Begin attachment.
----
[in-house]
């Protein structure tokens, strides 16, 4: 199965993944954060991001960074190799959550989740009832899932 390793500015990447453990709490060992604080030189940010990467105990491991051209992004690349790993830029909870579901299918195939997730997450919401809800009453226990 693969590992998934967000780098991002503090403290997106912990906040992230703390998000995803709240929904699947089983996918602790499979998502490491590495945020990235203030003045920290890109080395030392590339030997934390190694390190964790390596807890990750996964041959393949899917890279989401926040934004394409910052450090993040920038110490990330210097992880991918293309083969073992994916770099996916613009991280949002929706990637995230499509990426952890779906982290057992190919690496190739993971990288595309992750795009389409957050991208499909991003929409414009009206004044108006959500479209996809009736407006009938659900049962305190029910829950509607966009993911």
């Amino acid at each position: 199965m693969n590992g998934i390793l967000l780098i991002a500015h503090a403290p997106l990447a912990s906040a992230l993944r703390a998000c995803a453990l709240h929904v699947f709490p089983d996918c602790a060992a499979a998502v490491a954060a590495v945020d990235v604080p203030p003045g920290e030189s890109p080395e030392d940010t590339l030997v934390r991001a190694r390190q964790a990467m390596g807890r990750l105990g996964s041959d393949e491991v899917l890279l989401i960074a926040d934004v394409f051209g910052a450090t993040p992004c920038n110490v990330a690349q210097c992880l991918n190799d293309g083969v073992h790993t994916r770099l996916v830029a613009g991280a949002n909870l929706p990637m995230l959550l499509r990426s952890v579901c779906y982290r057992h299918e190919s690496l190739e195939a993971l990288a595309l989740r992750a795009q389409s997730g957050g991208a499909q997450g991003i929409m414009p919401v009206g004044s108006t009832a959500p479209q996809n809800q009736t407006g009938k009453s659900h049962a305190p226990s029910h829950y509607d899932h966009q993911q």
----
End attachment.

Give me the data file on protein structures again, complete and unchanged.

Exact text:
[in-house]
């Protein structure tokens, strides 16, 4: 199965993944954060991001960074190799959550989740009832899932 390793500015990447453990709490060992604080030189940010990467105990491991051209992004690349790993830029909870579901299918195939997730997450919401809800009453226990 693969590992998934967000780098991002503090403290997106912990906040992230703390998000995803709240929904699947089983996918602790499979998502490491590495945020990235203030003045920290890109080395030392590339030997934390190694390190964790390596807890990750996964041959393949899917890279989401926040934004394409910052450090993040920038110490990330210097992880991918293309083969073992994916770099996916613009991280949002929706990637995230499509990426952890779906982290057992190919690496190739993971990288595309992750795009389409957050991208499909991003929409414009009206004044108006959500479209996809009736407006009938659900049962305190029910829950509607966009993911």
């Amino acid at each position: 199965m693969n590992g998934i390793l967000l780098i991002a500015h503090a403290p997106l990447a912990s906040a992230l993944r703390a998000c995803a453990l709240h929904v699947f709490p089983d996918c602790a060992a499979a998502v490491a954060a590495v945020d990235v604080p203030p003045g920290e030189s890109p080395e030392d940010t590339l030997v934390r991001a190694r390190q964790a990467m390596g807890r990750l105990g996964s041959d393949e491991v899917l890279l989401i960074a926040d934004v394409f051209g910052a450090t993040p992004c920038n110490v990330a690349q210097c992880l991918n190799d293309g083969v073992h790993t994916r770099l996916v830029a613009g991280a949002n909870l929706p990637m995230l959550l499509r990426s952890v579901c779906y982290r057992h299918e190919s690496l190739e195939a993971l990288a595309l989740r992750a795009q389409s997730g957050g991208a499909q997450g991003i929409m414009p919401v009206g004044s108006t009832a959500p479209q996809n809800q009736t407006g009938k009453s659900h049962a305190p226990s029910h829950y509607d899932h966009q993911q």